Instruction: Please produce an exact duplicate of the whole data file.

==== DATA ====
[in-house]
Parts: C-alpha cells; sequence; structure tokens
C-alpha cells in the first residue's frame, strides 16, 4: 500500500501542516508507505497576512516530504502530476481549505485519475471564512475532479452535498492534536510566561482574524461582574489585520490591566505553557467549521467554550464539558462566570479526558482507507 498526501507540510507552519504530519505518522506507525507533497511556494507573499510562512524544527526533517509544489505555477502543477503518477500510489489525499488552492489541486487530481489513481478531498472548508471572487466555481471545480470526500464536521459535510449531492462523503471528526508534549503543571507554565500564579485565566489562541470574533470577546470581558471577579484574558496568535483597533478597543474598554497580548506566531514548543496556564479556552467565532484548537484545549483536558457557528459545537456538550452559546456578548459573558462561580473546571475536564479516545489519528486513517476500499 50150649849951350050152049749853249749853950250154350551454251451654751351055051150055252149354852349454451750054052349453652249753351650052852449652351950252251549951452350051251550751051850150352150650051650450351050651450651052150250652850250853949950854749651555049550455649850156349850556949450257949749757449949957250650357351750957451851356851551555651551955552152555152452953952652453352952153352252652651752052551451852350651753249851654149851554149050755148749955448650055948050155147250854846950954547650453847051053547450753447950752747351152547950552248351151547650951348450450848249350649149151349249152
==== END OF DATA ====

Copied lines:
[in-house]
Parts: C-alpha cells; sequence; structure tokens
C-alpha cells in the first residue's frame, strides 16, 4: 500500500501542516508507505497576512516530504502530476481549505485519475471564512475532479452535498492534536510566561482574524461582574489585520490591566505553557467549521467554550464539558462566570479526558482507507 498526501507540510507552519504530519505518522506507525507533497511556494507573499510562512524544527526533517509544489505555477502543477503518477500510489489525499488552492489541486487530481489513481478531498472548508471572487466555481471545480470526500464536521459535510449531492462523503471528526508534549503543571507554565500564579485565566489562541470574533470577546470581558471577579484574558496568535483597533478597543474598554497580548506566531514548543496556564479556552467565532484548537484545549483536558457557528459545537456538550452559546456578548459573558462561580473546571475536564479516545489519528486513517476500499 50150649849951350050152049749853249749853950250154350551454251451654751351055051150055252149354852349454451750054052349453652249753351650052852449652351950252251549951452350051251550751051850150352150650051650450351050651450651052150250652850250853949950854749651555049550455649850156349850556949450257949749757449949957250650357351750957451851356851551555651551955552152555152452953952652453352952153352252652651752052551451852350651753249851654149851554149050755148749955448650055948050155147250854846950954547650453847051053547450753447950752747351152547950552248351151547650951348450450848249350649149151349249152